Zinc status and meat avoidance in anorexia nervosa

P. P. Tannhauser, Y. Latzer, G. S. Rozen, A. Tamir, Y. Naveh

Research output: Contribution to journalArticlepeer-review


The objective was to investigate the prevalence of meat avoidance and the zinc status of anorexia nervosa (AN) patients. Methods: 45 consecutive patients were recruited at admission to an eating disorder out-patient clinic. Acceptance criteria were illness of less than 30 months of duration without previous hospitalization. Intake and nutritional evaluation were routine except for additional questions on meat avoidance. A fasting plasma zinc test was done close to admission. Urinary zinc excretion was determined for eight patients. One hundred and fifty-six healthy subjects matched for age and demographic characteristics served as controls for meat avoidance, and another eight healthy girls were tested for plasma zinc. Ninety-six percent of patients avoided beef, and 75% avoided both beef and poultry. Meat avoidance was 6.5 times more prevalent among patients than controls. Twenty-five of the 45 patients (56%) became vegetarians several years prior to the onset of AN, at the mean age of 11.1 years. Reported reason for meat avoidance was aversion of varying degree. These "early meat avoiders" were compared with the 20 late avoiders and non-avoiders. Plasma zinc was deficient and identical for both groups of patients (56.3 ± 10.2 mcg/dl) and statistically different from controls (p<0.01). Twenty-four-hour urinary zinc excretion of eight patients was in the deficient range (140.3 ± 86.2 mcg/24 hr). At admission all patients were zinc deficient, independent of diet status. We speculate that zinc deficiency may predate the onset of AN, possibly originating during the adolescent growth spurt, and may cause MA through alterations in the sense of taste. Early MA is then likely to perpetuate low zinc status, destabilize normal eating patterns, and facilitate the development of an eating disorder. Vegetarianism in growing girls may be seen as a symptom of zinc deficiency.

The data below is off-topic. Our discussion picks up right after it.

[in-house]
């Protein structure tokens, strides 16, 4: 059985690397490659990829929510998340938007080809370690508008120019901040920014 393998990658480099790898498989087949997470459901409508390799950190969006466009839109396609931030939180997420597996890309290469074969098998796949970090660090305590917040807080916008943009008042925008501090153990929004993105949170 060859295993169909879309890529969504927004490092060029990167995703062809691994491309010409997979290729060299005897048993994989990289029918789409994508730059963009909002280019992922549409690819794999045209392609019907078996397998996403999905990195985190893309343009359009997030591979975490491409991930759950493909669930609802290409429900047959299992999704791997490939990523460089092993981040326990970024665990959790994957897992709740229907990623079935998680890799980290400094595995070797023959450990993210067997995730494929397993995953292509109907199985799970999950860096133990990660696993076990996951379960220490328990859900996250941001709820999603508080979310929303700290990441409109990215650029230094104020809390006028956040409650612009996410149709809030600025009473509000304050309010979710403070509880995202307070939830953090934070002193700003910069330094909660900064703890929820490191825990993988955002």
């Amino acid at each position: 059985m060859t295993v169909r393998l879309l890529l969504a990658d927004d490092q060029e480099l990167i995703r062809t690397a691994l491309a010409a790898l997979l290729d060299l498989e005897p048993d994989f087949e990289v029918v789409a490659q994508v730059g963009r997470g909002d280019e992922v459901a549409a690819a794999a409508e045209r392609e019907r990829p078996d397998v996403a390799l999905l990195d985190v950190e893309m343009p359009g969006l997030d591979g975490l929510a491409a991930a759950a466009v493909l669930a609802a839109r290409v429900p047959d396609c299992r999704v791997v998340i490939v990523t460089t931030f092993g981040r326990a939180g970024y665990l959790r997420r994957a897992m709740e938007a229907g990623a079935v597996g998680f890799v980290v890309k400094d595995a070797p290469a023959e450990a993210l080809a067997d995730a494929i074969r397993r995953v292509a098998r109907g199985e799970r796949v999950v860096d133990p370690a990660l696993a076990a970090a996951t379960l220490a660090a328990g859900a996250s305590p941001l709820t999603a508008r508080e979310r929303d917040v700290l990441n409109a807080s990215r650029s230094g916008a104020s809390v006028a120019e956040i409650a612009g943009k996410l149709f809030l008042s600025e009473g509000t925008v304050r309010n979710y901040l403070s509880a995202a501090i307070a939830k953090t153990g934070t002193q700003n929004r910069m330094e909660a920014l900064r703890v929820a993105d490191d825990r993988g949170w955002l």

Original languageEnglish
Pages (from-to)317-326
Number of pages10
JournalInternational Journal of Adolescent Medicine and Health
Issue number4
StatePublished - 2001


  • Anorexia nervosa
  • Israel
  • Meat avoidance
  • Zinc status

ASJC Scopus subject areas

  • Pediatrics, Perinatology, and Child Health
  • Public Health, Environmental and Occupational Health


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